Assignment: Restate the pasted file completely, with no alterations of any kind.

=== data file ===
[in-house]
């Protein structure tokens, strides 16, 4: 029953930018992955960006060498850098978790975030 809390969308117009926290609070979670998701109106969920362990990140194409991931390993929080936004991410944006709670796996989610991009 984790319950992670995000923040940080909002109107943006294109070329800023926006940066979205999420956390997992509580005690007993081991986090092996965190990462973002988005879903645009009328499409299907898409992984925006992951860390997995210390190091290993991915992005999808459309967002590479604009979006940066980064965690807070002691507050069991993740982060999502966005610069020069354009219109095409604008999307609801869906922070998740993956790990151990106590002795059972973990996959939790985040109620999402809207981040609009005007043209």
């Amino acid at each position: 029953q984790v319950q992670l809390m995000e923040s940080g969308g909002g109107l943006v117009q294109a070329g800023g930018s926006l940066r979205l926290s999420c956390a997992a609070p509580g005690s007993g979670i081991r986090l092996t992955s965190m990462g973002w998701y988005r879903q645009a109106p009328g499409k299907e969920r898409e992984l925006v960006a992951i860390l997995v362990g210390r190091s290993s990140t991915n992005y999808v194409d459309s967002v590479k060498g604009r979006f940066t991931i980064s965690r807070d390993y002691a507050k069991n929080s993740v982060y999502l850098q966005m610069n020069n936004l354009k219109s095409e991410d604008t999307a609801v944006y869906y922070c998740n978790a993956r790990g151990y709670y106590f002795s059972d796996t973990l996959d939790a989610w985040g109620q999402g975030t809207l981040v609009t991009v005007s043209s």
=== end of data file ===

[in-house]
């Protein structure tokens, strides 16, 4: 029953930018992955960006060498850098978790975030 809390969308117009926290609070979670998701109106969920362990990140194409991931390993929080936004991410944006709670796996989610991009 984790319950992670995000923040940080909002109107943006294109070329800023926006940066979205999420956390997992509580005690007993081991986090092996965190990462973002988005879903645009009328499409299907898409992984925006992951860390997995210390190091290993991915992005999808459309967002590479604009979006940066980064965690807070002691507050069991993740982060999502966005610069020069354009219109095409604008999307609801869906922070998740993956790990151990106590002795059972973990996959939790985040109620999402809207981040609009005007043209």
């Amino acid at each position: 029953q984790v319950q992670l809390m995000e923040s940080g969308g909002g109107l943006v117009q294109a070329g800023g930018s926006l940066r979205l926290s999420c956390a997992a609070p509580g005690s007993g979670i081991r986090l092996t992955s965190m990462g973002w998701y988005r879903q645009a109106p009328g499409k299907e969920r898409e992984l925006v960006a992951i860390l997995v362990g210390r190091s290993s990140t991915n992005y999808v194409d459309s967002v590479k060498g604009r979006f940066t991931i980064s965690r807070d390993y002691a507050k069991n929080s993740v982060y999502l850098q966005m610069n020069n936004l354009k219109s095409e991410d604008t999307a609801v944006y869906y922070c998740n978790a993956r790990g151990y709670y106590f002795s059972d796996t973990l996959d939790a989610w985040g109620q999402g975030t809207l981040v609009t991009v005007s043209s």